As a science course, this course illuminated the workings of evolutionary processes and demonstrated how it could be important in the world and in our lives. It encouraged us to think about evolution in the context of stories and to recognize science as made up of stories as well. The works that we read related to each other in such a way as to make us think seriously about what science is and how it works in the world. The works we read that demonstrated the strength of science (What Evolution Is and Darwin's Dangerous Idea) along with the works we read that showed a more cautious view of science (Middlesex and Herculine Barbin) allowed us to think about the role of science and science's value in a way that we might not in a class that simply asked us to learn what evolutionary processes are and then move on to apply them to literature without thinking about what it meant. Orlando finished the course with a story that could not happen based on any scientific experience, but that the reader frequently believed despite this. There is a power in science and there is also power in good storytelling.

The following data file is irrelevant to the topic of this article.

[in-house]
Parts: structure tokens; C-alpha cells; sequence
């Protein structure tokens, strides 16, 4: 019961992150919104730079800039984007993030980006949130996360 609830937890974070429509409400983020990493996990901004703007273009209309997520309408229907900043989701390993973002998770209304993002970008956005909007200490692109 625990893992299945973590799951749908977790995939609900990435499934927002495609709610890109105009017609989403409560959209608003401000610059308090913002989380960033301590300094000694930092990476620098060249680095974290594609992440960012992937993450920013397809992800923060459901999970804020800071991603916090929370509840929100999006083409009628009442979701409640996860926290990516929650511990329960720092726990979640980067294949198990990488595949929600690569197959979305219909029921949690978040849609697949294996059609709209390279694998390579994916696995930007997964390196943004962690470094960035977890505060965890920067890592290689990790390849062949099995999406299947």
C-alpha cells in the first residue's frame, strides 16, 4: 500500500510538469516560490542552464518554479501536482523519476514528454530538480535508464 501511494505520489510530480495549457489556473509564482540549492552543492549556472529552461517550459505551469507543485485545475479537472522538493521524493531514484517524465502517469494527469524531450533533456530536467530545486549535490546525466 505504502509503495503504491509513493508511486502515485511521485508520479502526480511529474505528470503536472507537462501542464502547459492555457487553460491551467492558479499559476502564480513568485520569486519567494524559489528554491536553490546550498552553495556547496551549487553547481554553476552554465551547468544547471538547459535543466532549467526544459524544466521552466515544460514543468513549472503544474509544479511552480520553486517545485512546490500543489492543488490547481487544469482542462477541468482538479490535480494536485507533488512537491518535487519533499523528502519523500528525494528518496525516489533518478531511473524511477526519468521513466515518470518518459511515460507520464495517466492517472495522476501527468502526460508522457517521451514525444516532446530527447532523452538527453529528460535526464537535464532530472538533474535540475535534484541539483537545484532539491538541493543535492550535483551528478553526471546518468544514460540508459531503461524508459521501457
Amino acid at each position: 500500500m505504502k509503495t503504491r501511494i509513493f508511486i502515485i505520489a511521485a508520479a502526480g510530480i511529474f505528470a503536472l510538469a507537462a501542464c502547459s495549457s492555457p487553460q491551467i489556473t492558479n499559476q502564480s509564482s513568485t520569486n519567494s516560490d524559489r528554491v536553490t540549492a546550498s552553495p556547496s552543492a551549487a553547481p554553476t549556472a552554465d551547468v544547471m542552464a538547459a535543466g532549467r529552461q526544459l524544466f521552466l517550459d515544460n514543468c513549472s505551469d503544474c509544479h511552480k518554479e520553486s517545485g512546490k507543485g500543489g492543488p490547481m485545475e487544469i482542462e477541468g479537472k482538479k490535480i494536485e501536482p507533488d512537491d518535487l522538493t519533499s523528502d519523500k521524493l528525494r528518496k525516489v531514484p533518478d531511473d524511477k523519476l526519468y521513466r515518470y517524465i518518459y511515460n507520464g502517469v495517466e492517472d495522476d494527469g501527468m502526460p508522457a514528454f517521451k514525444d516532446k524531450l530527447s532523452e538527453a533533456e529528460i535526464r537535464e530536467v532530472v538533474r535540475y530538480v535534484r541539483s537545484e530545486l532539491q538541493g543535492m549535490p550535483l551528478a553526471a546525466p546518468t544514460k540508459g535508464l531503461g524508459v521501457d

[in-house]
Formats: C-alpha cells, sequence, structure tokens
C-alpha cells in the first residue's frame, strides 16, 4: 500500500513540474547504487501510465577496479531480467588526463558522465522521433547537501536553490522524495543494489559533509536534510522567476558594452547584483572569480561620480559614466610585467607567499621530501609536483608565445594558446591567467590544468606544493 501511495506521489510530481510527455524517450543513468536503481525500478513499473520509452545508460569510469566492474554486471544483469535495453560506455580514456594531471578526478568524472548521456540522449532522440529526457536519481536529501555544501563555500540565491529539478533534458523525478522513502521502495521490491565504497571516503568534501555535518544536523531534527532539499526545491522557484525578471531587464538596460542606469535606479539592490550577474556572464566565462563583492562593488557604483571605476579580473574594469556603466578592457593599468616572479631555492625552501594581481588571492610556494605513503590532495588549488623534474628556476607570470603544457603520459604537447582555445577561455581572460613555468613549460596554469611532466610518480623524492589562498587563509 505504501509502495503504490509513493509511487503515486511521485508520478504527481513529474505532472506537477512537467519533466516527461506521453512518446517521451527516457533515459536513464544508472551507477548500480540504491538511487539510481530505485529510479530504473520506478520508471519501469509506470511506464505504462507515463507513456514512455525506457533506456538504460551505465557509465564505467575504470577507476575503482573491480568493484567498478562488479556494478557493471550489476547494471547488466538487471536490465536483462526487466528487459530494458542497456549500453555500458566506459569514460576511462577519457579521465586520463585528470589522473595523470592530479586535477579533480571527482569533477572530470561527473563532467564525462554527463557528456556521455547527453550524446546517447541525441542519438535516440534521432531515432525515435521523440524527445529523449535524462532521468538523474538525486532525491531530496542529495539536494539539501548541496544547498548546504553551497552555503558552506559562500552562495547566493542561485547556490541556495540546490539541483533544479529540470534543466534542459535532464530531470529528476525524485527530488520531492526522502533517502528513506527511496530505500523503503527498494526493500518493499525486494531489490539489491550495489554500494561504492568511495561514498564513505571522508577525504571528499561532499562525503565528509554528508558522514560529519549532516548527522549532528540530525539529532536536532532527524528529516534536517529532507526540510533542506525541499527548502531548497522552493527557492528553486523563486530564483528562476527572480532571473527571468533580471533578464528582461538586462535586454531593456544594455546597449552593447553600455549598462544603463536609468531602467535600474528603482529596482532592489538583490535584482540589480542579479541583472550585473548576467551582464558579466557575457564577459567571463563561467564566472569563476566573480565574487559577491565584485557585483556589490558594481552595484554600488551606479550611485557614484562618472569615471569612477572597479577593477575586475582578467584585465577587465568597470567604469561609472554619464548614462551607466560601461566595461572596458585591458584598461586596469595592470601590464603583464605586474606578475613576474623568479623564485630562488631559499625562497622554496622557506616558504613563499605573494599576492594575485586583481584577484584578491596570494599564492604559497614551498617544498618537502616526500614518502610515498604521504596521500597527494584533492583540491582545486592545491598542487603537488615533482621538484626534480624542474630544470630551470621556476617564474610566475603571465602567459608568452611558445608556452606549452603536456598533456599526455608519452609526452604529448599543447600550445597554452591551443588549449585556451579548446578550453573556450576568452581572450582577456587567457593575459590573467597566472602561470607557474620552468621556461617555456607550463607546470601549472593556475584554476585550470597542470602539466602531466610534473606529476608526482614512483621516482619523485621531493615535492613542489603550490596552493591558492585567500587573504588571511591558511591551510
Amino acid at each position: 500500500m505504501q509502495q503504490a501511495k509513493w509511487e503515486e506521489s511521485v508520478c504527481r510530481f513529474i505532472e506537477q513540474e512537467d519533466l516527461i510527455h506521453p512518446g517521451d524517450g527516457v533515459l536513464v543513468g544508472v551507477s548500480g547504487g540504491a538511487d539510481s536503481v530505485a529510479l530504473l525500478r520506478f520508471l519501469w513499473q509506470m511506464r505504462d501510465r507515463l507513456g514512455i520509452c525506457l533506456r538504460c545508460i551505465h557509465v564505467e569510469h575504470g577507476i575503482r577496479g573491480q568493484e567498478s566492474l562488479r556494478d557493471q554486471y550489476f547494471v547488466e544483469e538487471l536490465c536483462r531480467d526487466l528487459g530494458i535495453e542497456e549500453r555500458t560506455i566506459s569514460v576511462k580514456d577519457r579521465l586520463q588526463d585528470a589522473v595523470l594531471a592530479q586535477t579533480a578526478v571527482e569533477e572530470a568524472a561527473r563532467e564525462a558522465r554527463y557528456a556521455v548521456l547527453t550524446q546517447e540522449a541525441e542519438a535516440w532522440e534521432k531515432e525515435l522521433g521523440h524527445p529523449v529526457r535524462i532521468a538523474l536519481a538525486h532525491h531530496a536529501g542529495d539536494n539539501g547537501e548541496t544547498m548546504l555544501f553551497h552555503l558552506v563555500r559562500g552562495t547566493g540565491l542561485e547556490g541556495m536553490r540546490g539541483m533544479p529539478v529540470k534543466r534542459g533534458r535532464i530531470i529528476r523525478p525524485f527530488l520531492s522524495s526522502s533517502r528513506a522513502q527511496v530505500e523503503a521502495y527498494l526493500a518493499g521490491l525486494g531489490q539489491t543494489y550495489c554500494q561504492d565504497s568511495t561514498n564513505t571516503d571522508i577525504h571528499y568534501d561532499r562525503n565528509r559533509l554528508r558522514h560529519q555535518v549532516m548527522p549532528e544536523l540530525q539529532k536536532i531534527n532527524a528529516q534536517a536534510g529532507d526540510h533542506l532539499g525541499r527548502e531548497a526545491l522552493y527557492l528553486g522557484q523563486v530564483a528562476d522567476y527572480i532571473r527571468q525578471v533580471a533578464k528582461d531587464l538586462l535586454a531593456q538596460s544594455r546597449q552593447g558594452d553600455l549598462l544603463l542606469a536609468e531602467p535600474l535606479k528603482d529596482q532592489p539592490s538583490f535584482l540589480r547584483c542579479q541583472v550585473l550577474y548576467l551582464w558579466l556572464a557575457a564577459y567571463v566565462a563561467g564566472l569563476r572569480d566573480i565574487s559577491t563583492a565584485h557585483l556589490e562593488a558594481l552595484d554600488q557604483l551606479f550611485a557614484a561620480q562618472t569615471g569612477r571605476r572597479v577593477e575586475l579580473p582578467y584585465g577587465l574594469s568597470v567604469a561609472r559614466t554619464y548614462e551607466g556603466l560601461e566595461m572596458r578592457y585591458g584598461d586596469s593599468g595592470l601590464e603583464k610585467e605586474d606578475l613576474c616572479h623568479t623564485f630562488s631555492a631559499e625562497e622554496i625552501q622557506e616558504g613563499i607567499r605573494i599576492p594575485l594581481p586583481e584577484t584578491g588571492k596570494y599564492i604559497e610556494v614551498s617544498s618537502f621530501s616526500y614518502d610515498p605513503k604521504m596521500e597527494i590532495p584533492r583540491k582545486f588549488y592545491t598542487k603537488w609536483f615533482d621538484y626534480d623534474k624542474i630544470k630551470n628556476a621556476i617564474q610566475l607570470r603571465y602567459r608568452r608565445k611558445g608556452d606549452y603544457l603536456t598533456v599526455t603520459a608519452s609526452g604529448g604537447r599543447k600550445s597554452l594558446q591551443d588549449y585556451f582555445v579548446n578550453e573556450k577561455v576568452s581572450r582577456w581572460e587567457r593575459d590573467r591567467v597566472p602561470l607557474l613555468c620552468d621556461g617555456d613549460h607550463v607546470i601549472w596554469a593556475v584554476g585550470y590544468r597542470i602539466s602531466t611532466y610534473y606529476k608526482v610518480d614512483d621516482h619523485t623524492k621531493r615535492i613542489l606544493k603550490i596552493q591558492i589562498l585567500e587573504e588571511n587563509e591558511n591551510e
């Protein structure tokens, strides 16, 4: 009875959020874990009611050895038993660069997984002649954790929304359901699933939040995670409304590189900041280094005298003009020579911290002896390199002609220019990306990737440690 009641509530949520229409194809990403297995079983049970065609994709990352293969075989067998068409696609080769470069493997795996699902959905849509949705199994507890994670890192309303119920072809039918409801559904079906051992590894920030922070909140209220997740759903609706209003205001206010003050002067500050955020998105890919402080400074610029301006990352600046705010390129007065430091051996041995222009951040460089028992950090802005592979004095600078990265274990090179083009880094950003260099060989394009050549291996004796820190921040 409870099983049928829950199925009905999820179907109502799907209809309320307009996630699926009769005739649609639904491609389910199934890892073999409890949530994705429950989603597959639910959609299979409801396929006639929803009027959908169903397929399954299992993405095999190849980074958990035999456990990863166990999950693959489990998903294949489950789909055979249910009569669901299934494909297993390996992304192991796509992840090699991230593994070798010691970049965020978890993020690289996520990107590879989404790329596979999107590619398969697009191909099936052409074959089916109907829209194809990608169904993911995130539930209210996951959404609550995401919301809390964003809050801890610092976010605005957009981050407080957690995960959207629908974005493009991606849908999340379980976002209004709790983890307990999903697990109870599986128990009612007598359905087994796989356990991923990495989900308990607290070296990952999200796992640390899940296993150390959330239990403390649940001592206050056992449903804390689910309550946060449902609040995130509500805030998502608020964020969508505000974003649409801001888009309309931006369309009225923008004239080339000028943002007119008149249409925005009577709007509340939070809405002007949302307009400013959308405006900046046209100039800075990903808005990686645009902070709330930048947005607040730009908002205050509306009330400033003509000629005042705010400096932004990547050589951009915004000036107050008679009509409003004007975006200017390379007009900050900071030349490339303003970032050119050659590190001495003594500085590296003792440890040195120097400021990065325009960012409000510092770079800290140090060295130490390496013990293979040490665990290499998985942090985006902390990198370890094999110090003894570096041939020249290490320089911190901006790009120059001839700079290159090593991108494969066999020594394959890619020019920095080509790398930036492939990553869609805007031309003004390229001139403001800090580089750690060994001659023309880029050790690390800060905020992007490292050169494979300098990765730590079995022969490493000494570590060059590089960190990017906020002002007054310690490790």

1) Barbin. Herculine Barbin: being the recently discovered memoirs of a nineteenth-century French hermaphrodite (originally Herculine Barbin, dite Alexina B. 1978). Introduced by Michel Foucault. Trans. Richard McDougall. New York: Random House, Inc. 1980.

2) Dennett, Daniel C. Darwin's Dangerous Idea. New York: Touchstone 1995.

3) Eugenides, Jeffrey. Middlesex. New York: Picador, 2002.

4) Mayr, Ernst. What Evolution Is. New York: Basic Books, 2001.

5) Woolf, Virginia. Orlando. New York: Harcourt, 1928.